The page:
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Stroke risk affected by weather conditions

There may be a genuine risk between big daily temperature swings, cold temps and high humidity and a higher rate of stroke.
There may be a genuine risk between big daily temperature swings, cold temps and high humidity and a higher rate of stroke.
Yahoo Images/file photo

The endless string of snow storms and bone-chilling cold have been taking their toll on people’s health all across the nation. Now scientists say that there may be a genuine risk between big daily temperature swings, cold temps and high humidity and a higher rate of stroke.

“Maybe some of these meteorological issues actually serve as a trigger,” stated Judith Lichtman of Yale University, who led a recent study to analyze climate trends and hospital records of millions of Americans along with colleagues from Harvard and Duke Universities.

While the majority of strokes are caused by clogged blood vessels preventing the flow of blood to the brain, as well as high blood pressure, previous studies have also uncovered a “seasonal” trend driving up hospital visits due to the fact that cold weather can cause the vessels to constrict more.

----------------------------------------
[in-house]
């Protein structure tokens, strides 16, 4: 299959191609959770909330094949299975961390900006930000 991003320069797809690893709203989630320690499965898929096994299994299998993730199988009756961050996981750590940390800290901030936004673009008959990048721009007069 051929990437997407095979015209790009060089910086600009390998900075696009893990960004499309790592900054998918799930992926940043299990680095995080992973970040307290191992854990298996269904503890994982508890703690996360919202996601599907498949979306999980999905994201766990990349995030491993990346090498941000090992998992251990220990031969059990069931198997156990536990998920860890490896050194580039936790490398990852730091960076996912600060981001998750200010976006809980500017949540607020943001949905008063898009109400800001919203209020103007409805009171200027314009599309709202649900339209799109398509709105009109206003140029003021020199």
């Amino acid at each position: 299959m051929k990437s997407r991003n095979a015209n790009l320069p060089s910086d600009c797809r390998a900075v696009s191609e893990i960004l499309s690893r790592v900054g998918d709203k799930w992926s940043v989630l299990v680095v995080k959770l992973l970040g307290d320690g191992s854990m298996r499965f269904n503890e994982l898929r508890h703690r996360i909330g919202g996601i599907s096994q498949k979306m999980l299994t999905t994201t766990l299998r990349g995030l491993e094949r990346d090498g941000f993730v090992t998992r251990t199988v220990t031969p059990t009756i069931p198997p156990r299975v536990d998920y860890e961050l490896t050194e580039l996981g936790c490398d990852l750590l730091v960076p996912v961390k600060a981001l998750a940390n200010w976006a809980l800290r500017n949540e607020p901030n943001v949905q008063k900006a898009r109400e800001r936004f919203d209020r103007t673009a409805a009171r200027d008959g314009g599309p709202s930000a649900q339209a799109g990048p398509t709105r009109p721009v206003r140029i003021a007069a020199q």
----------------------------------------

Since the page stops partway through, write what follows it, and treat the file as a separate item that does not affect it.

“Extreme weather can also trigger a stress reaction by the body, causing it to release substances that not only ramp up the work of the heart, but make blood stickier and more likely to clot,” stated Dr. Andrew Stemer of Georgetown University (who was not involved in Lichtman’s study).

In the meantime, stroke specialist Dr. Larry Goldstein of Duke, noted that “high humidity may cause dehydration which also elevates the stress on the body and raises the risk for clots.”

Note: According to the American Heart Association, nearly 800,000 people in the US suffer strokes each year, with the highest rate occurring in winter and the lowest is summer, “with the exception of a small spike in July.”